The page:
2.Your go-to parenting approaches don’t work for your child.
Resist the urge to run and grab your pitchforks and hear me out. No, the world should not revolve around our children, and yes, our kids do need to adapt to the order and routine in the world around them, including adult authorities. However, this is a very different story than that of adapting our ways of disciplining (teaching not punishment) and interacting with them in day-to-day life.
Don’t get me wrong, this one is a pain point for many of us. We are parenting on our merry way with acceptable methods that seem to work well for other kids (maybe even one of your other kids), but it just feels like you’re banging your head against a brick wall.
Your child’s behaviors aren’t changing, and in fact, may be getting worse. Not only that, but you and your child are caught in a vortex of negativity with a rift between you that grows wider by the day. If this is happening, it’s likely that your well-meaning approach is not in tune with your child’s temperament or needs.
As adults, we’re aware that we all have things to which we respond more positively to. We know what types of communication get through to us better than others, or what learning styles we’re most receptive to.
Our children are no different. Pretending these differences aren’t there doesn’t do them, or us, any favors. The more we can attune and adjust to our child’s needs, the higher the odds are that our parenting efforts will be fruitful and that we will be sowing seeds of emotional health and well-being that will later blossom into a strong self-concept and as a result of this, healthy adult relationships.
3.The way you were parented doesn’t align with your own goals and philosophies.
Parenting nowadays is markedly different than in generations past. We have information, lots of information, and good stuff at that. Although we may take many of these resources for granted (and be overwhelmed by them at times), parents did not always have help or support in navigating the complicated and crazy-making world of parenting.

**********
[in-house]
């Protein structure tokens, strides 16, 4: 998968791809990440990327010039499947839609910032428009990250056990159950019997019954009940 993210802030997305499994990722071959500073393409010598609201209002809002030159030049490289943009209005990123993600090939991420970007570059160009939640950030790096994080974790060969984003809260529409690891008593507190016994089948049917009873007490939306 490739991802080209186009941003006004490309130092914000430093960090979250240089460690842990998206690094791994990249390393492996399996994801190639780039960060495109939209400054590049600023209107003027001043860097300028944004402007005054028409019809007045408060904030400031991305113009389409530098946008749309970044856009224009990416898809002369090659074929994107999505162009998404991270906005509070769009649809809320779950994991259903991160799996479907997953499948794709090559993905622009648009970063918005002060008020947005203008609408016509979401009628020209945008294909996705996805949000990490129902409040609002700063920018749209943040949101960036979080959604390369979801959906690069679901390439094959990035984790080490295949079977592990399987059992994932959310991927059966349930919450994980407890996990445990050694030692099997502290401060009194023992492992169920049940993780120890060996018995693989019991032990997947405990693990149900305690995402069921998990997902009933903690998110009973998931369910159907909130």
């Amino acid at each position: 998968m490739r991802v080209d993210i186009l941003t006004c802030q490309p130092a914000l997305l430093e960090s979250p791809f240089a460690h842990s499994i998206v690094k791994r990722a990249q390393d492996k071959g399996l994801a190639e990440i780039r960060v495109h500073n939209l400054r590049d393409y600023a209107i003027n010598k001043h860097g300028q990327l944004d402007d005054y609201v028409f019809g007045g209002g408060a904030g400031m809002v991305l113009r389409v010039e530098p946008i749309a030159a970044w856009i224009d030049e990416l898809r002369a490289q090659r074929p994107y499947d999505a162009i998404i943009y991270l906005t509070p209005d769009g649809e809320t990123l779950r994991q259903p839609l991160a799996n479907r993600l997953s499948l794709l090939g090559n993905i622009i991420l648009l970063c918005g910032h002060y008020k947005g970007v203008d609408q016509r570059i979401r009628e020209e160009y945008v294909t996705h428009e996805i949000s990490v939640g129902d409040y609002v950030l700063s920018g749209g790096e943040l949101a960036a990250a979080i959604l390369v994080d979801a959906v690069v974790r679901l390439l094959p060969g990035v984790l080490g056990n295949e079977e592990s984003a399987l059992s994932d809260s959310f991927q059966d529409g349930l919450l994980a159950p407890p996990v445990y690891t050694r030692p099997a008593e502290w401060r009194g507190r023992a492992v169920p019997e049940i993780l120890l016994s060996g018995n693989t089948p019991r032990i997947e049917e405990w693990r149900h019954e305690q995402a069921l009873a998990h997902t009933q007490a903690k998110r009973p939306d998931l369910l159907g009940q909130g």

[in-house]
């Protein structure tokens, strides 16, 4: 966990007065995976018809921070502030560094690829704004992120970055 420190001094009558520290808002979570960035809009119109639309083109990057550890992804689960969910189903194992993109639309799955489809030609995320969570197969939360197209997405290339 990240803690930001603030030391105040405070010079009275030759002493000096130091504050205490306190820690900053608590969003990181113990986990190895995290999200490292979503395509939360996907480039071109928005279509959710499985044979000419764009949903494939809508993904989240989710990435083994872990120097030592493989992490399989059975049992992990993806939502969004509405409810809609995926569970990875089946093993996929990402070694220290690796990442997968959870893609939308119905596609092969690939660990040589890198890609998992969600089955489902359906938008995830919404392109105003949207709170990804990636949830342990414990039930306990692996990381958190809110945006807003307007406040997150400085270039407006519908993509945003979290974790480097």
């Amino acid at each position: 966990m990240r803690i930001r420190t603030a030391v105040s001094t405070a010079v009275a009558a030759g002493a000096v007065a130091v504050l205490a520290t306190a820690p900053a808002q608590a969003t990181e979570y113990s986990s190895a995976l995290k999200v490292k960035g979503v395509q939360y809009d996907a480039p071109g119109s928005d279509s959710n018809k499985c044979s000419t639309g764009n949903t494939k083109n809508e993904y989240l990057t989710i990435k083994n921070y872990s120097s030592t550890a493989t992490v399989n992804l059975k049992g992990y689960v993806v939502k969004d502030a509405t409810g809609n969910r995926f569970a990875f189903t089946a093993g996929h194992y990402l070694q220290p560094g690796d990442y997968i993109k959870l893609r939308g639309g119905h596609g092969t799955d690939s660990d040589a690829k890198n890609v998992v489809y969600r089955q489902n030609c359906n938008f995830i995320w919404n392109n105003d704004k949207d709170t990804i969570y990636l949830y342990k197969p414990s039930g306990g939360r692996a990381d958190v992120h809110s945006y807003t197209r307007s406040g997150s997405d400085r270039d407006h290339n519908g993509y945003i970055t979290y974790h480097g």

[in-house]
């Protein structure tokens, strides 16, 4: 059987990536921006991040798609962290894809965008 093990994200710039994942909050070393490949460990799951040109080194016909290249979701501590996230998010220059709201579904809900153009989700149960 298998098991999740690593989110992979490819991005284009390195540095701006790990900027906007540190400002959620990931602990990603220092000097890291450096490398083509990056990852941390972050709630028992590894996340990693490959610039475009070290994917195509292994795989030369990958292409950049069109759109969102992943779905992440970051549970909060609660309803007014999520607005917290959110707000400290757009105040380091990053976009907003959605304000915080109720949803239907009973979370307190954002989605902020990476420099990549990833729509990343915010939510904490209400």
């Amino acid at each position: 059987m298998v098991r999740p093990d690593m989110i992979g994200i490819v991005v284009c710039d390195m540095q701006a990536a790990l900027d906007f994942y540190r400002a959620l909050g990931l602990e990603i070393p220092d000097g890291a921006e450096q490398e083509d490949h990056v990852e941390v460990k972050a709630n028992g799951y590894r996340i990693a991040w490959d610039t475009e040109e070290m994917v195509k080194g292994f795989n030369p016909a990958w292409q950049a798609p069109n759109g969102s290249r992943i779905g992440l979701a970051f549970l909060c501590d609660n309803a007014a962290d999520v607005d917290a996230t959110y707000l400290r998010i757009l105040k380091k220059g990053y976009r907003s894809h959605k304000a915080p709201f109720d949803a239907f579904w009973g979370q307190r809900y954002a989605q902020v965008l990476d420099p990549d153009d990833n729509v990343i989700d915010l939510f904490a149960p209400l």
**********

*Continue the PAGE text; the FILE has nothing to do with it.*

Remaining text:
It only makes sense that we would take advantage of facts that resulted from actual science over previous decades, indicating which approaches yield the best and most positive lasting results with children. When we take time to explore what our parenting values are, we are making the choice to be intentional in the way we raise our kids.
Some of these values will align with the way we were parented, and some will not, but figuring out the difference enables us to become conscious of the way we’re approaching things in the moment with our own children.
The thing is, changing aspects of your parenting approach from the one you experienced is not about whether or not your parents got it right (after all we are all doing the best we can with the resources we have), it’s about whether or not you’re trying your best to get it right with your own unique child.
On that day, I finally knew what the answer was.
I needed to let go of the doorknob, of focusing on trying control my child, and of preconceived notions of parenting that were not serving the best interest of my strong-willed child.
I needed to work with her, not against her.
We now know with great certainty that every child and every family is unique. Attuning and adjusting to these needs gives our parenting and our kids an extra edge towards healthy development in all aspects of life. Is it more work? Hell, yes. Is it worth it? Absolutely. We only have one shot at this parenting gig. None of us will do it perfectly, but I think we can all agree we’d like to look back and know that we never stopped giving it, and them, our best shot.